Report: Brewers Win Waiver Claim on First Baseman, Cannot Work Out Trade
Jon Heyman of CBSSports.com reported this morning that the Milwaukee Brewers were awarded a waiver claim earlier this week but were unable to work out a trade with the posting team. As such, the player was pulled back from waivers and will not be headed to Milwaukee for the balance of the season.
The player in question is Colorado Rockies first baseman Justin Morneau, he of the National League-leading .317 batting average and good defense.
Morneau, who took a relatively inexpensive deal in Colorado during the off-season, has been very good for the Rockies in 2014 when he’s been healthy. He dealt with a bit of a neck injury around the non-waiver trading deadline, for example.
Unfortunately, in some ways, the Brewers were not able to work out a trade with Colorado to acquire Morneau. The Rockies’ front office has had astronomical asking prices for most of their players this season once they decided to sell. And they wouldn’t move some pieces that made little sense to hang on to (i.e. LaTroy Hawkins). Morneau doesn’t fit the latter. He’s under contract for 2015 at only $6.75 million with a mutual option for 2016 at just $9 million as well. He’s an affordable piece, even for a second-division club like the Rockies. In other words, he’s quite sensible to keep. As for the asking price, while we don’t know exactly what the Brewers offered, we do know that it was a package of players and that Colorado declined it and simply pulled Morneau back.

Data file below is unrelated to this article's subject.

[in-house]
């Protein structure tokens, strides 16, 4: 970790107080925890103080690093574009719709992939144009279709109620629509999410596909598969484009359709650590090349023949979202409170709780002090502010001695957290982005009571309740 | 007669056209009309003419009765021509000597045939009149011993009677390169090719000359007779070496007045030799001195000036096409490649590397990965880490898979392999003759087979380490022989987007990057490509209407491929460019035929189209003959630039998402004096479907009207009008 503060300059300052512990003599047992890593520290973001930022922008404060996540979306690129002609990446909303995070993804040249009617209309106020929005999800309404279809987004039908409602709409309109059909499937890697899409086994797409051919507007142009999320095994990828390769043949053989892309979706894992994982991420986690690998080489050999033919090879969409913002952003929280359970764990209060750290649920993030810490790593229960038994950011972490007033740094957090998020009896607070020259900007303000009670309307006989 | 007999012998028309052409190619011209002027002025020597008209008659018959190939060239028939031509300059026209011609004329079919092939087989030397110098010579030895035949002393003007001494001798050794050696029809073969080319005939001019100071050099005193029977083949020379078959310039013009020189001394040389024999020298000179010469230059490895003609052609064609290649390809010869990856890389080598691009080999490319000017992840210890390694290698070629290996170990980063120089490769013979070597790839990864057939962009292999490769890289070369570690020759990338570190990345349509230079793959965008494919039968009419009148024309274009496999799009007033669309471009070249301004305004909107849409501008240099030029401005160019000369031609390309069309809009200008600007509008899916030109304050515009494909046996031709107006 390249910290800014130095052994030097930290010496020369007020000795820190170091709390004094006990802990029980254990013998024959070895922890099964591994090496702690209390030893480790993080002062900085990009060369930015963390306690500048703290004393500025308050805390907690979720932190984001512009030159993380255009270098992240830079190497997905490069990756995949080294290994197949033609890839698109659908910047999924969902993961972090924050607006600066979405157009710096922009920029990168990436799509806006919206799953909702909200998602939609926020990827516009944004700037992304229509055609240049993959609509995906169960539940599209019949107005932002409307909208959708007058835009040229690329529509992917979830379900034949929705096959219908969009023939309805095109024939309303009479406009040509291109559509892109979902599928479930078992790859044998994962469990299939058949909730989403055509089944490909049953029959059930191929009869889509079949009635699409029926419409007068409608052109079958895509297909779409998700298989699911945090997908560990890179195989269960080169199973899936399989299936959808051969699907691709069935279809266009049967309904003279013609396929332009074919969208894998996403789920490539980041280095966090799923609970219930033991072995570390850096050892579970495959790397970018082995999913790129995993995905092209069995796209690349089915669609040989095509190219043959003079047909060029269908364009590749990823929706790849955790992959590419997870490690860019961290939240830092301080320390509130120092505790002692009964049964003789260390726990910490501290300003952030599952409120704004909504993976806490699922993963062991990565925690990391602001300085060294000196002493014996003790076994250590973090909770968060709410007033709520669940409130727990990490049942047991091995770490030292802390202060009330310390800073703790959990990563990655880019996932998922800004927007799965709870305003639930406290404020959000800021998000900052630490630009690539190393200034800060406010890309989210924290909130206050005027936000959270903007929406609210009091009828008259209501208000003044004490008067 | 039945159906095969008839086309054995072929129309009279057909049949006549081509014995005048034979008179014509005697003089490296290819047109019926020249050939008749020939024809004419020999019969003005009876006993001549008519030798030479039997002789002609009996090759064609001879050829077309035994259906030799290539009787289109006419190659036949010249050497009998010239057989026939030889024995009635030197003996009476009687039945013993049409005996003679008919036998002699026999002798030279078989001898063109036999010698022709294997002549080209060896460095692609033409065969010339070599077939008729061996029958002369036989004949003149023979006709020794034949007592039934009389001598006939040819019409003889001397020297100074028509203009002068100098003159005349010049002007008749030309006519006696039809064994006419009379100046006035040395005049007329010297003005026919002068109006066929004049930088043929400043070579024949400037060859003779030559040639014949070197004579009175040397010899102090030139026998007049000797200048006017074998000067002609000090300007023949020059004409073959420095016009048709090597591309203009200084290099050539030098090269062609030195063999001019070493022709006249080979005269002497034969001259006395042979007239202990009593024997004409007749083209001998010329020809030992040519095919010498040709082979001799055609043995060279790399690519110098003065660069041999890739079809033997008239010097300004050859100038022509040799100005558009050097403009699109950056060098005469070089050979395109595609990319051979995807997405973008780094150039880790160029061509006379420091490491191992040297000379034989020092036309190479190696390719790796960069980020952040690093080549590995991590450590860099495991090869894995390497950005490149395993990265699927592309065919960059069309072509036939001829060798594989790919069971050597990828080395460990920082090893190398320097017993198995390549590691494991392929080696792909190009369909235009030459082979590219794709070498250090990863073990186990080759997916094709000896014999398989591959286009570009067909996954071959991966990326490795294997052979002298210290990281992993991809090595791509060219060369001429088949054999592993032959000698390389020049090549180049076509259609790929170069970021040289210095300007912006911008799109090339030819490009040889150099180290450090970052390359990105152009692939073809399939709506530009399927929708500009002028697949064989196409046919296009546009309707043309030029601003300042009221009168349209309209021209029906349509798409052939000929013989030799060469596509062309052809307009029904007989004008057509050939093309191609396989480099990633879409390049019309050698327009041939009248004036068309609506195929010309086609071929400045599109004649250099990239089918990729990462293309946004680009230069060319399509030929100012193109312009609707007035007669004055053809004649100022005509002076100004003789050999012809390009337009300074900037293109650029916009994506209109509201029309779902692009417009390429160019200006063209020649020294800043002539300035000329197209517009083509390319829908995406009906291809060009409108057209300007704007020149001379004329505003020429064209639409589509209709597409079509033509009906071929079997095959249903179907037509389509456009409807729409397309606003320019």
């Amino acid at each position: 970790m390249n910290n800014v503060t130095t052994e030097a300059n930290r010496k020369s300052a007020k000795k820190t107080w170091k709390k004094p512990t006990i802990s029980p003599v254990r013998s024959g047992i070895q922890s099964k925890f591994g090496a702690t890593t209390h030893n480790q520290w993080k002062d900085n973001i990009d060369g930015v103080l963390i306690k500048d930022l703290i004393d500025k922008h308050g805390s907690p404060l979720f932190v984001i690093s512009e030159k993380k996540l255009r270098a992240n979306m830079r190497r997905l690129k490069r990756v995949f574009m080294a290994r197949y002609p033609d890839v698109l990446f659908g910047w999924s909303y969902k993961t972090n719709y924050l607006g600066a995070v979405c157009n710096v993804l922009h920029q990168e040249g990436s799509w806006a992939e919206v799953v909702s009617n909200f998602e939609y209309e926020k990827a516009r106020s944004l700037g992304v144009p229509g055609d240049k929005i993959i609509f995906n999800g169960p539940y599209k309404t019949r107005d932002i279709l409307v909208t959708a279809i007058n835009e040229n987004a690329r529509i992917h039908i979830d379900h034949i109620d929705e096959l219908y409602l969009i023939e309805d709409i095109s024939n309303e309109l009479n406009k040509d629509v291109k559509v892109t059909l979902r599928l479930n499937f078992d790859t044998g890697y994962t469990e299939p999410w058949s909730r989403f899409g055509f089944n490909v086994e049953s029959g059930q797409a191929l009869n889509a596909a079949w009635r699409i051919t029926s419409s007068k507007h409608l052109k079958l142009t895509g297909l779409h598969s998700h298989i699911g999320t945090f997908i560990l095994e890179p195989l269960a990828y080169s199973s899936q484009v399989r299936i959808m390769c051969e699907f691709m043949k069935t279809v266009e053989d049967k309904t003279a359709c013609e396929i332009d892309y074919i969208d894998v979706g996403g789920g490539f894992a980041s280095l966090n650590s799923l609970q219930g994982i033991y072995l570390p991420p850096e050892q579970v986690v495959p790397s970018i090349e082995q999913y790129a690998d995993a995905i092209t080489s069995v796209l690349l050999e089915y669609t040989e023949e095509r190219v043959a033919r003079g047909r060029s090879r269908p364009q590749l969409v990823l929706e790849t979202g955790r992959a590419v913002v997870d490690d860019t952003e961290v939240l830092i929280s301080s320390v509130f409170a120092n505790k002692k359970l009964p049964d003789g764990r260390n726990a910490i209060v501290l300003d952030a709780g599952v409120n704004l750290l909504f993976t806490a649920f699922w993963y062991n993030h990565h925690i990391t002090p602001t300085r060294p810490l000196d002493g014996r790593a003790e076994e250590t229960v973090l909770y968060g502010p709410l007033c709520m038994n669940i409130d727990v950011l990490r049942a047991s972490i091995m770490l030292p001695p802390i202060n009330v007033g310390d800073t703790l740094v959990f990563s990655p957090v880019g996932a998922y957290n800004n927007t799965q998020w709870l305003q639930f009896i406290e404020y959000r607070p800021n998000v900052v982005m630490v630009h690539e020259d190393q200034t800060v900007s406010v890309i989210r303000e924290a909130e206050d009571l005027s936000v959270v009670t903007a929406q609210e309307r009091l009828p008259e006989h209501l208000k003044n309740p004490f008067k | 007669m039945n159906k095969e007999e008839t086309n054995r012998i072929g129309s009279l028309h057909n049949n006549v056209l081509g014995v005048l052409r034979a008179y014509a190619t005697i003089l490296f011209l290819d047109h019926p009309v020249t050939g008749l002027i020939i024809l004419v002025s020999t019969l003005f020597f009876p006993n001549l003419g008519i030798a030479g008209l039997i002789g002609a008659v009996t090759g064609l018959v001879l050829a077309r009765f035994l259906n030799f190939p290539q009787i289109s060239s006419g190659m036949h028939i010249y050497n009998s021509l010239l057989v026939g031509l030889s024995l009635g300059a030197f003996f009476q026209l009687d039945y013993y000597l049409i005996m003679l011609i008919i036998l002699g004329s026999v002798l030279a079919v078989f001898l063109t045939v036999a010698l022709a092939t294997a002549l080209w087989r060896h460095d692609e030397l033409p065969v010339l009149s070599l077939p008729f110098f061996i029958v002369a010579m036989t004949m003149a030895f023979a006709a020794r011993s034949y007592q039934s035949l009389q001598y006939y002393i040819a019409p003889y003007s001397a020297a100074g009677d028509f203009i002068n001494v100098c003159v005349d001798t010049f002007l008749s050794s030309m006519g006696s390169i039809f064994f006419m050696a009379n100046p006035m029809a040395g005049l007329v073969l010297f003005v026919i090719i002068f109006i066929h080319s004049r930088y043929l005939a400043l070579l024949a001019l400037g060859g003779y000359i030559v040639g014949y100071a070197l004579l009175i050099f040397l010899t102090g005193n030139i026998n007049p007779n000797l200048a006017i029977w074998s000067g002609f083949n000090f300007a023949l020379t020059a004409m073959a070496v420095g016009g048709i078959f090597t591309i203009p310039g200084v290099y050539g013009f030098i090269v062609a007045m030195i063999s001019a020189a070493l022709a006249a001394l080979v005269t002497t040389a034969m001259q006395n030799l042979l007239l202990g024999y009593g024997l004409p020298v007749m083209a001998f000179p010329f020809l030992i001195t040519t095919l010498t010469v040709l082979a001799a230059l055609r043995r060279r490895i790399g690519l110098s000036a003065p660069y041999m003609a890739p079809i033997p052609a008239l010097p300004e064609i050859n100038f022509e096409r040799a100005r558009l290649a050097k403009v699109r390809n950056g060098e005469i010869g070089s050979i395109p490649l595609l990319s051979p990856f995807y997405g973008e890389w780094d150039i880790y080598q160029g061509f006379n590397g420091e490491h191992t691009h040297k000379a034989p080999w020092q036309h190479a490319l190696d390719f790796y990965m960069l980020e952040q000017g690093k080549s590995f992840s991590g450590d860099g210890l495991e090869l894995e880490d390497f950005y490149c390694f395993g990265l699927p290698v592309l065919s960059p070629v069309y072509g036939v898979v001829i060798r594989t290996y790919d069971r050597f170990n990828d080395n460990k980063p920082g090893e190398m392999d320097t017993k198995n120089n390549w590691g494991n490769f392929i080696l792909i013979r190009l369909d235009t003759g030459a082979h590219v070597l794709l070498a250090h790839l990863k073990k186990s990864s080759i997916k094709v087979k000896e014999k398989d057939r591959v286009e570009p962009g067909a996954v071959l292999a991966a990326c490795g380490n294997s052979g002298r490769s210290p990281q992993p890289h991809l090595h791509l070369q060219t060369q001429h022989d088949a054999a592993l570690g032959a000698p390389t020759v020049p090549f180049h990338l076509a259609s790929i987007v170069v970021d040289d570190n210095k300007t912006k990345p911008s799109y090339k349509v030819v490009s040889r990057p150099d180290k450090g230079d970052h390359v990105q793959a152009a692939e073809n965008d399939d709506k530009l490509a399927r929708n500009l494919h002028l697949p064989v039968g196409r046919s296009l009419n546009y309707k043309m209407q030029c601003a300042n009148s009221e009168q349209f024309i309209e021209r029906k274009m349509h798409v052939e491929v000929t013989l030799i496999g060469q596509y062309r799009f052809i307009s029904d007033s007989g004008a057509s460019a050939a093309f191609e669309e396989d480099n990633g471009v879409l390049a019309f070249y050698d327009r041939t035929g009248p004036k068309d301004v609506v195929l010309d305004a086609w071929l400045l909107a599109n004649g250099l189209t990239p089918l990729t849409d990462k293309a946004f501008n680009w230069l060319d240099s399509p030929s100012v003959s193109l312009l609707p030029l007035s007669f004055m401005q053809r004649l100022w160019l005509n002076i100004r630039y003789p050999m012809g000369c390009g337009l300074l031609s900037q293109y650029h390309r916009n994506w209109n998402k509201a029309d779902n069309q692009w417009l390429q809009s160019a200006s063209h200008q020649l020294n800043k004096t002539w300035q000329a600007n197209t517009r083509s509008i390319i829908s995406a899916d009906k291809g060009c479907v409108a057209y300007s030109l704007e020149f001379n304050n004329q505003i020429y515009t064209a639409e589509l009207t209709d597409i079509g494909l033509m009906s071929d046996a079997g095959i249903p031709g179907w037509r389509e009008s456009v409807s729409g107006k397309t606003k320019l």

Morneau would have been a nice upgrade despite Lyle Overbay’s recent successes at the plate. Morneau plays good defense, crushes right-handed pitching, and isn’t terrible against southpaws. He’s not a Coors Field product either. He’s hit for a slightly higher average on the road in 2014, with matching slugging percentages of .500 both at home and away. He also possesses great career numbers at Miller Park. He doesn’t have the power of Mark Reynolds, but that .500 SLG as of press time amidst an overall slash line of .317/.360/.500, is nothing to sneeze at.
But we don’t need to worry about why Morneau would have been a good fit on the field. We also don’t need to worry about the specific pieces that were in the package offered.
As I told one of my radio stations when we recorded my segment about 10 minutes after the news broke (you can hear it today at 3:30pm in Wausau on ESPN Radio, by the by), while Morneau makes sense on paper, the Brewers’ best offer wasn’t deemed to be enough by Colorado. That’s what matters to me because Doug Melvin was willing to go to a point but not past it to somewhat improve a position. Colorado has every right to ask for the moon, but Melvin has a good track record of knowing what’s a fair return. If he didn’t think that the juice was worth the squeeze, then it probably wasn’t. It’s not ALL about 2014. It unfortunately never can be. And Melvin is right far more often than he isn’t when it comes to matters of roster decisions.
Let’s just hope it wouldn’t have made the difference.